The viscosity of a liquid (see Viscosity) is measured using a *viscometer*, and the best viscometers are those which are able to create and control simple flow fields. The most widely measured viscosity is the shear viscosity, and here we will concentrate on its measurement, although it should be noted that various extensional viscosities can also be defined and attempts can be made to measure them, although this is not easy.

Most modern viscometers are computer- or microprocessor-controlled and perform automatic calculations based on the particular geometry being used. We do not therefore need to go into a great deal of discussion of calculation procedures, rather we will concentrate on general issues and artifacts that intrude into measurements. Any other necessary details can be found in chapter Coles (1965).

The basic components of a viscometer are a suitable simple geometry in or through which a liquid can flow; some means of generating flow, either by the imposition of a velocity on a rotating member or of pressure or a couple and finally a means of measuring the response, either as stress or velocity. These include situations where:

the shear rate same everywhere, see Figure 1:

narrow-gap concentric cylinder (including double-gap geometry)

small-angled cone and plate

there is a linear variation in shear rate or shear stress, see Figure 2:

parallel plate

capillary or tube (straight or U-shaped)

slit

where the shear stress is inversely proportional to distance, wide-gap concentric cylinder (including single cylinder)

others inverse cone etc.

Viscometers are either stress- or strain-controlled, see Figure 3 for the typical set-up of these two types of viscometers. For instance, concentric cylinders are either driven at a given rotation rate and the torque (sometimes called the couple) measured, or else a torque applied and the speed measured. In geometries with through-flow such as a capillary tube, the flow can be pressure driven and the ensuing flow measured, or else a flow rate can be established, and the pressure drop down the tube measured.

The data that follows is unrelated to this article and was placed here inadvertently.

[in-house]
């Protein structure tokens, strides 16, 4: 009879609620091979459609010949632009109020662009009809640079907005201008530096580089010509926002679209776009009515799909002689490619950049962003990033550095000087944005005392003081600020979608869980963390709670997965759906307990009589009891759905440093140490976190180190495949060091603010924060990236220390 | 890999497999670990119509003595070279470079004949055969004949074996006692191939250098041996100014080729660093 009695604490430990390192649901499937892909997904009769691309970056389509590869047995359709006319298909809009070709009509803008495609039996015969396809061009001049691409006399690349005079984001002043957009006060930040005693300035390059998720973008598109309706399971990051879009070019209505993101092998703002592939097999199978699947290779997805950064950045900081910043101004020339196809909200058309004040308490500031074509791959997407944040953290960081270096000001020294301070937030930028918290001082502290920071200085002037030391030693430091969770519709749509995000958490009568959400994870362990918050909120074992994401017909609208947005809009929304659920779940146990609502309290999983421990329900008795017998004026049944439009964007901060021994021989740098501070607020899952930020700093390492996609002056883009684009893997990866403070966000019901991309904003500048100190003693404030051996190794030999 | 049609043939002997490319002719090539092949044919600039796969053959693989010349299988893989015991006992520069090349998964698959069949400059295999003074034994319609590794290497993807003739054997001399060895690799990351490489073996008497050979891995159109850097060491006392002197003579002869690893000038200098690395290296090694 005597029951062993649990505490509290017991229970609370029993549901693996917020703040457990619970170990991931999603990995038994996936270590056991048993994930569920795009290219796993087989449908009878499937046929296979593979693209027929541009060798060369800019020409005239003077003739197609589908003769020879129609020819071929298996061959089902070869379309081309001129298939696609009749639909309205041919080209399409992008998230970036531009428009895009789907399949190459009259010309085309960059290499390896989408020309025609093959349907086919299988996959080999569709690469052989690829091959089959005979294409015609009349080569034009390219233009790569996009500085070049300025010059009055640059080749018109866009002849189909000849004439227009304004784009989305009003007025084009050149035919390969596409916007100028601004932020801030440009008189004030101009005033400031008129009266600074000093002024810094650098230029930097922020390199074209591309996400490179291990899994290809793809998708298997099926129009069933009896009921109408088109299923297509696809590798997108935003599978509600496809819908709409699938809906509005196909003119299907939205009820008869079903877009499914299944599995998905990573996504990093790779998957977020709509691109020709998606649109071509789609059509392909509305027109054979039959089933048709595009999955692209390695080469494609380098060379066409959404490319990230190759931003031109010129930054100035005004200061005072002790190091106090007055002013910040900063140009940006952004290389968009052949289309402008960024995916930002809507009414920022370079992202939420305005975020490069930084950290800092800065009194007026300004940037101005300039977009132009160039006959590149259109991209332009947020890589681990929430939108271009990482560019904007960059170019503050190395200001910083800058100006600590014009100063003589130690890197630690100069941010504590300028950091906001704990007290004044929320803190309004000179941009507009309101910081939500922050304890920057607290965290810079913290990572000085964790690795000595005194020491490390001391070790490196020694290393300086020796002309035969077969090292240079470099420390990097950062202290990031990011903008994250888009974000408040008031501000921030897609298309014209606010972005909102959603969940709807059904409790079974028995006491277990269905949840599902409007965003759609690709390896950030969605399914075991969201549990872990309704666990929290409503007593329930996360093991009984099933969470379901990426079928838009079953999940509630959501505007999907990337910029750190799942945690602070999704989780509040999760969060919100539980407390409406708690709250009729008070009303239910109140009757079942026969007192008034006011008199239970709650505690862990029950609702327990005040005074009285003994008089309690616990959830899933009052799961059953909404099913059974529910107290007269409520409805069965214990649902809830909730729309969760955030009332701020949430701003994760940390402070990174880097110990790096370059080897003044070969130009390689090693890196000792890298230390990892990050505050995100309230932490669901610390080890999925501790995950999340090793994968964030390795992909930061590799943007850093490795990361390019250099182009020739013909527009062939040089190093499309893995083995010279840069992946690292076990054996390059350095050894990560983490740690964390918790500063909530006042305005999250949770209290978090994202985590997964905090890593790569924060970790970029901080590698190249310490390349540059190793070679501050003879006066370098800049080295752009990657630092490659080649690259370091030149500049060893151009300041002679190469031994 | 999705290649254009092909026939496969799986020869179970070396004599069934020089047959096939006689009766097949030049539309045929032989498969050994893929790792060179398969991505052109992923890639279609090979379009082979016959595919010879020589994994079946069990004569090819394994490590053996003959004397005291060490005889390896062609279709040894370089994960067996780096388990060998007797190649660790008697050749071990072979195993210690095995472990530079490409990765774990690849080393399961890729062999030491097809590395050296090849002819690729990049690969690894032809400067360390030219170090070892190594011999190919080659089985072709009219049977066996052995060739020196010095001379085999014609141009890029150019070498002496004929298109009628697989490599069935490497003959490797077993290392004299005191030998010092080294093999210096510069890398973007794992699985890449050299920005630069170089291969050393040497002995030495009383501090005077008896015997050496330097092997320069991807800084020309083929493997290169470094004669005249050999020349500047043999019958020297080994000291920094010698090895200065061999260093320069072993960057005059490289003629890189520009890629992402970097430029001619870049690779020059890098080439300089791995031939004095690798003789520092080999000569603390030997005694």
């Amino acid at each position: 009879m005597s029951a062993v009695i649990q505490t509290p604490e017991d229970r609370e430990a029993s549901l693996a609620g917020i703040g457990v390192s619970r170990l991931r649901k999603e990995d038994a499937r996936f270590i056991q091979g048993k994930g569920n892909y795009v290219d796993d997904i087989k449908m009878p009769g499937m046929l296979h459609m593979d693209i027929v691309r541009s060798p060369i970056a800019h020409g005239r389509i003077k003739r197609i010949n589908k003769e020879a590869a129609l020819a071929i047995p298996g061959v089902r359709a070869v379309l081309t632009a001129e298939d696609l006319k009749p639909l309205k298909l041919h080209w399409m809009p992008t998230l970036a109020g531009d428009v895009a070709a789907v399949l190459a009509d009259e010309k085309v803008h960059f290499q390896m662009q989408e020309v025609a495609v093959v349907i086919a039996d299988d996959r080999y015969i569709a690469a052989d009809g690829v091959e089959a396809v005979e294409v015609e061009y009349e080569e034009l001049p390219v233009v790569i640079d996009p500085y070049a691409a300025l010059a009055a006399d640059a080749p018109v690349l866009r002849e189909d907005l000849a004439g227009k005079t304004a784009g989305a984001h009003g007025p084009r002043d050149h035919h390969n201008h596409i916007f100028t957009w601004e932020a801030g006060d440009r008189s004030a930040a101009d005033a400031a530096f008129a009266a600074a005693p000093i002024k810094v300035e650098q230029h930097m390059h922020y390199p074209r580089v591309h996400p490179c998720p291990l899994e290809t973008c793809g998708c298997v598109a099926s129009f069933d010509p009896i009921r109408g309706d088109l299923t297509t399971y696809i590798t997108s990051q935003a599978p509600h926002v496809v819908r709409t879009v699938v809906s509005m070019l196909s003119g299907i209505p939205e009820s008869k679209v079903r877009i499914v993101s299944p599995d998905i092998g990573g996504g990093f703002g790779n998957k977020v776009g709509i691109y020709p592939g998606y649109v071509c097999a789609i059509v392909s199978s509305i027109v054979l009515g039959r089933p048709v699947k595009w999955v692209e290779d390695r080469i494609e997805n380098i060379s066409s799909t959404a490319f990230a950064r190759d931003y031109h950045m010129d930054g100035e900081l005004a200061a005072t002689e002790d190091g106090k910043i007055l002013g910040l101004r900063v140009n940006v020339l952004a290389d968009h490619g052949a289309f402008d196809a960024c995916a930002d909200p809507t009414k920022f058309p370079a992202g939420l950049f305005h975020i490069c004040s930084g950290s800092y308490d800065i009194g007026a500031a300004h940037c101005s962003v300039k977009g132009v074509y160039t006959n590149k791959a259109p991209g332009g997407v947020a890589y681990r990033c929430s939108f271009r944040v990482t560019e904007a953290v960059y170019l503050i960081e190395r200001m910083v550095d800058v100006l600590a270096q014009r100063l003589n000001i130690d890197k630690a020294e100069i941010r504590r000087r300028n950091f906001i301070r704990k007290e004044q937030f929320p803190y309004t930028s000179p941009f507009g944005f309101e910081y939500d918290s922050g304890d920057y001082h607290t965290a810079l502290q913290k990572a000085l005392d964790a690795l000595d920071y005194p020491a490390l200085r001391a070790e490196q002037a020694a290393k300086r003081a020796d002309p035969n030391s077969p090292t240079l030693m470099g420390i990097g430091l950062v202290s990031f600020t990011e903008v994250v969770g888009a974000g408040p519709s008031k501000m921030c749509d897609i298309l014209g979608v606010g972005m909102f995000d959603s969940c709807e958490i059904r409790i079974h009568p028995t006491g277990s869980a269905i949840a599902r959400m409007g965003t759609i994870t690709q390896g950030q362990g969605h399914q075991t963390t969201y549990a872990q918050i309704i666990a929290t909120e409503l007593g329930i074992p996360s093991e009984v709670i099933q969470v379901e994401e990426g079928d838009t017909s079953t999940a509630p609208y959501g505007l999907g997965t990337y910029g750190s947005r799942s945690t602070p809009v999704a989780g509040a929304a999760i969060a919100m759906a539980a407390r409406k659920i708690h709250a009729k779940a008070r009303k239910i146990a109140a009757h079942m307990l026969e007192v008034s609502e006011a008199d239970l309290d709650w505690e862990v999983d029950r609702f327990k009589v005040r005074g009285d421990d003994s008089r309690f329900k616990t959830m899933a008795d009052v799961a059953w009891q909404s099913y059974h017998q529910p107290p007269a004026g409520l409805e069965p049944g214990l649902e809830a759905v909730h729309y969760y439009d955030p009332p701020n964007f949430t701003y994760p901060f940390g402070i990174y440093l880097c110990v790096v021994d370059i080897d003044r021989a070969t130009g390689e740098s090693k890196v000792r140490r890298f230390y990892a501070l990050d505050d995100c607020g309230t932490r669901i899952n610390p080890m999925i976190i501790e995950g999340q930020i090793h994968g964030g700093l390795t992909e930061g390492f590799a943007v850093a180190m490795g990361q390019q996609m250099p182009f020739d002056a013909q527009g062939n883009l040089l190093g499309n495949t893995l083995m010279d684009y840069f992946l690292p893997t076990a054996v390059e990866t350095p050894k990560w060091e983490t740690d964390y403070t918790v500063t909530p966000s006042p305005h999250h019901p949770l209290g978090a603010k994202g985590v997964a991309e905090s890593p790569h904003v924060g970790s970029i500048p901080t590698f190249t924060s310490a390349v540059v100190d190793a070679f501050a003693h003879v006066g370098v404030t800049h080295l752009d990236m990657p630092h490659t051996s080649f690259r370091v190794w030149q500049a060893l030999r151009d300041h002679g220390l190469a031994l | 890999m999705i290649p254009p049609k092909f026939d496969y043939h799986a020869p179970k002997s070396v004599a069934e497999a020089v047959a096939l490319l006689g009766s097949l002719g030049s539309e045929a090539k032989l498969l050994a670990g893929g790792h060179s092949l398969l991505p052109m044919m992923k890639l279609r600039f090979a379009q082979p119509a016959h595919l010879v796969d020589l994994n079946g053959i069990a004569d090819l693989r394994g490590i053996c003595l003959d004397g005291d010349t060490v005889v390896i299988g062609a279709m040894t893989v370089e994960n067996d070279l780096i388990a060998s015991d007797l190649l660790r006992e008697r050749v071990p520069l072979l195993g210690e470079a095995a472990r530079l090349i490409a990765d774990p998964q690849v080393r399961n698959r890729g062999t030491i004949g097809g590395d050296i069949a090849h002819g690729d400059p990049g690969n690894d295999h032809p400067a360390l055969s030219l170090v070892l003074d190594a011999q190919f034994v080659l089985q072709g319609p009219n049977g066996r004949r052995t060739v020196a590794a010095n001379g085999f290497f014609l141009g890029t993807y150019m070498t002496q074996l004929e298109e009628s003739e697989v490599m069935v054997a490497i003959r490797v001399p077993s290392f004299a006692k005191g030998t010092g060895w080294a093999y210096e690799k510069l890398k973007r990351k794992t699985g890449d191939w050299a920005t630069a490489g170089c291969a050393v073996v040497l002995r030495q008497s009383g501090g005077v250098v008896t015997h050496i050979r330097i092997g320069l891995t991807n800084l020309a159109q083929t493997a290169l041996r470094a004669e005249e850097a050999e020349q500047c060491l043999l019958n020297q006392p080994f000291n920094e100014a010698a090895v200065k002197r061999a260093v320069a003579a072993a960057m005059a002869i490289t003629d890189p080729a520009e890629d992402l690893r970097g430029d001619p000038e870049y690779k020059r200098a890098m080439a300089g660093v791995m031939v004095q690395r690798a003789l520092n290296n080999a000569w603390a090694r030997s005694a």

**Figure 3. Schematic representation of the layout of typical controlled-stress and controlled-strain viscometers.**

A number of supposedly simple geometries are used to measure viscosity, but although the geometry seems simple, the flow field is not. The best example of this is the flow cup, where liquids runs out from a cup through a given nozzle under the action of gravity. In this case we have shear and extensional flow, plus inertia and time effects present simultaneously, and it is virtually impossible to extract only the shear viscosity as a function of shear stress which is of interest.

In all geometries inertia effects can be important. These manifest themselves in a number of ways depending on the particular geometry. For instance, in circularly symmetric geometries such as the cone and plate, parallel plate and concentric cylinders, it is possible to set up vortex-like secondary flows that absorb extra energy compared with the primary flow and hence display a higher-than-expected viscosity if not taken into account (see below).

Other artifacts can also be present, see Figure 4. Even when end effects are eliminated in a well-made viscometer, there can still be wall effects giving real or apparent slip effects. This usually gives a lower-than-expected viscosity (see below). These can be overcome by roughening the surface of the viscometer geometries in contact with the liquid being measured. A roughening of >10 μm is usually needed, see Figure 5 for some examples of surface profiling.

Viscometers require careful calibration. This can either be done in a primary way by for instance, a careful measurement of the geometry, and calibration of flow rate, pressure or speed gauges, or as is usually done in a secondary manner using a standardized Newtonian liquid—these are available from viscometer manufactures, and have been themselves calibrated and certified as being a given viscosity from national standards.